On my 40th birthday surrounded by my kids and my always-supportive husband, I digitally signed a contract with Bethany House to write a book—a real book that will be sold in real stores (and on Amazon).
I can’t say that I’ve dreamed of this day since I was a little girl because I haven’t. In fact, if I look back at what got me here, I’m not sure I would have even chosen it. It’s kind of a long story, and if you have a few minutes, I’d love to tell you about it.
In order for you to understand the joy of today, I have to take you back to the heartbreak of yesterday . . . just over 15 years ago. On an October morning, my little sister Kallie was in a car accident, she was life-flighted to a larger hospital where she died that same day. Never would I have predicted living the rest of my life without my sister. She was my little sidekick who cried on my wedding day, afraid she was losing her big sister. And even as just an 8th grader, she was a sweet aunt to my little girl.
But in a moment, everything changed.
Most of those changes were hard and awful and difficult to navigate, but something else changed inside me that has made me who I am today—a longing to know God more. I started reading my Bible more. And I started writing. I filled notebooks with my thoughts on and reactions to what I read. Soon, my fingertips made their way to a keyboard, and my words poured out on a screen.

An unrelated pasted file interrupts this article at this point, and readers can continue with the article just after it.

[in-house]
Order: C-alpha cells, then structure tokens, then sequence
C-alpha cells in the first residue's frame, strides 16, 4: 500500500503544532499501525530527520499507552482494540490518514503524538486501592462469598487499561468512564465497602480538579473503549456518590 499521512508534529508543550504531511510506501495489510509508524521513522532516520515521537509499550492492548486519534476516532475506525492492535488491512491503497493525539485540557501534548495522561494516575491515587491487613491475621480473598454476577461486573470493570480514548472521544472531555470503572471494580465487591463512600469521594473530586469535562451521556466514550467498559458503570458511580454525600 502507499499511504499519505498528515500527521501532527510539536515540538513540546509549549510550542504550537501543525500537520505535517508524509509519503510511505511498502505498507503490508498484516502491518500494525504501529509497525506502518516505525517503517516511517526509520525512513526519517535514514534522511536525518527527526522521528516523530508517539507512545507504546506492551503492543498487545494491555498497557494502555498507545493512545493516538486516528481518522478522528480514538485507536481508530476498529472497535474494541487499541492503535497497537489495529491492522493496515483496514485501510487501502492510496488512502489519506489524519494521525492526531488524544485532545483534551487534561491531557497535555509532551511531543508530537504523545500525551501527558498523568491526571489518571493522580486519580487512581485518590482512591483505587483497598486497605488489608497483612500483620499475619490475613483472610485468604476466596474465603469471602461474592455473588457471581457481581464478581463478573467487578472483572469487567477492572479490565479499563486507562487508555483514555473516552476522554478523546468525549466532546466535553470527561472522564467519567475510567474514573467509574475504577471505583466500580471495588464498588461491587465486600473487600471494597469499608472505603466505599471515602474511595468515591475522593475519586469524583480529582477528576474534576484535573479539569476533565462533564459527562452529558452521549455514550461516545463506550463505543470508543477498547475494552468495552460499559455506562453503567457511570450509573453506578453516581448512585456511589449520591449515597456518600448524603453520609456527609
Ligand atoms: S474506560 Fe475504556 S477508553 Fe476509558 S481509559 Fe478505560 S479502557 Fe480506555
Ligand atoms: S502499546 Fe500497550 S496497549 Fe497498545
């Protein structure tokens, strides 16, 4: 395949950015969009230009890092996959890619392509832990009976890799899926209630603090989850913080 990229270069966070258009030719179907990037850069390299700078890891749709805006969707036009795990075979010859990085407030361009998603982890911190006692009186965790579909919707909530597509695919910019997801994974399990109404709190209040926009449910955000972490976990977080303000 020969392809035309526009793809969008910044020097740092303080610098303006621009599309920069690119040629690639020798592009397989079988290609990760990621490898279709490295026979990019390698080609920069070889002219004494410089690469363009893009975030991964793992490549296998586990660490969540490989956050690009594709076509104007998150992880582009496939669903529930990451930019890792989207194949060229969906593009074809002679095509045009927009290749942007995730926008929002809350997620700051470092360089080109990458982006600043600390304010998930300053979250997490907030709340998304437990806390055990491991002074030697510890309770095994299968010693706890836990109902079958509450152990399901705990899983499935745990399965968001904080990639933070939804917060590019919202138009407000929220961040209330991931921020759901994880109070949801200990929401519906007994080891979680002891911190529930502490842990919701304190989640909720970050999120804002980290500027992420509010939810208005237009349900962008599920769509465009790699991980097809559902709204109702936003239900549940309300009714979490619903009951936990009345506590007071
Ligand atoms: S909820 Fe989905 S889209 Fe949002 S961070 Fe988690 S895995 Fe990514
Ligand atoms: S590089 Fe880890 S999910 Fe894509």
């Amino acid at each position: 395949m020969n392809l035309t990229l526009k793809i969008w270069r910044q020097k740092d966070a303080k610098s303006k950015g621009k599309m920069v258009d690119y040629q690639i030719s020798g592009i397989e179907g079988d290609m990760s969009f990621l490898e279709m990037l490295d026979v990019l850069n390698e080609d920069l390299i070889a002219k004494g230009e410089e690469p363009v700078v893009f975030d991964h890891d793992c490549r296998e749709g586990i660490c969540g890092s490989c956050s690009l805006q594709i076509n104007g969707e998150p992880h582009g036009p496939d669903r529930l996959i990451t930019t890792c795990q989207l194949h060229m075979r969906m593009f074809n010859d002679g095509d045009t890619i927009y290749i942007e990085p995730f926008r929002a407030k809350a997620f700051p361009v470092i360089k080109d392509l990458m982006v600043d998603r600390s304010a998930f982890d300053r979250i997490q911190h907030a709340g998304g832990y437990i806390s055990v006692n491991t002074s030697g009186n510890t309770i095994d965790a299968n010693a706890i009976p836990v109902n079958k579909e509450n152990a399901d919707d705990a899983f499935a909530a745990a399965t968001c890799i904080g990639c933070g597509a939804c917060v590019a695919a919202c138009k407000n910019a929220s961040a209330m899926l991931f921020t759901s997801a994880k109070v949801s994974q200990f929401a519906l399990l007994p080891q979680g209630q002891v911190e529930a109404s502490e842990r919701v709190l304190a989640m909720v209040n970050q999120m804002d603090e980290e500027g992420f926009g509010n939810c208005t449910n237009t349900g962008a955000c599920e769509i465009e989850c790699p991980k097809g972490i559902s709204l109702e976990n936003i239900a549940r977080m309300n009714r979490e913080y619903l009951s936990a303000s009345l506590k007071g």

My sister’s death gave life to a new purpose . . . to write for the Lord.
So I wrote in stolen moments of silence as I continued to teach and raise my growing family. A project began to form in my heart and grew into files saved on my computer. I wrote about all the things I would have taught my sister as she grew from a girl into a young woman. My faith grew as I wrote about the conversations I wished I could have had with Kallie as her faith grew.
I didn’t get to have those conversations with her, but I felt there was a place for them. I organized, revised, and compiled my words into a small book—a devotional for girls her age. More specifically, it was a devotional for my cousins, four girls just a few years younger than her. And at our family Christmas 11 years ago, I gave them that small book, a gift of my faith in hopes that it would strengthen theirs and honor my little sister.
Though I didn’t realize it at the time, that little project was the catalyst, the beginning, of a new passion and a new purpose: to share my faith with the world. Long story short, I continued to write. I started a blog that few people read, but writing filled my soul in a way I can’t explain. Eventually, I submitted my writing to Her View From Home, an online publication. The first article they accepted was raw and real—a letter to others facing unexpected loss and grief. A letter written from the pain of losing my sister.
Both my passion for writing and my faith grew as God led me small step by small step into this new calling.
I started social media pages, joined writer’s groups, and attended writing conferences all because I felt God leading me to something more yet never quite knowing what more meant.
On a spring day in the middle of Covid lockdowns, I took a two-hour drive to retrieve a dresser from our family to use in our home. In the silence of that drive, a book idea formed and chapter titles floated through my head. I pulled out my voice memo app and recorded the thoughts that seemed to almost force their way into my brain.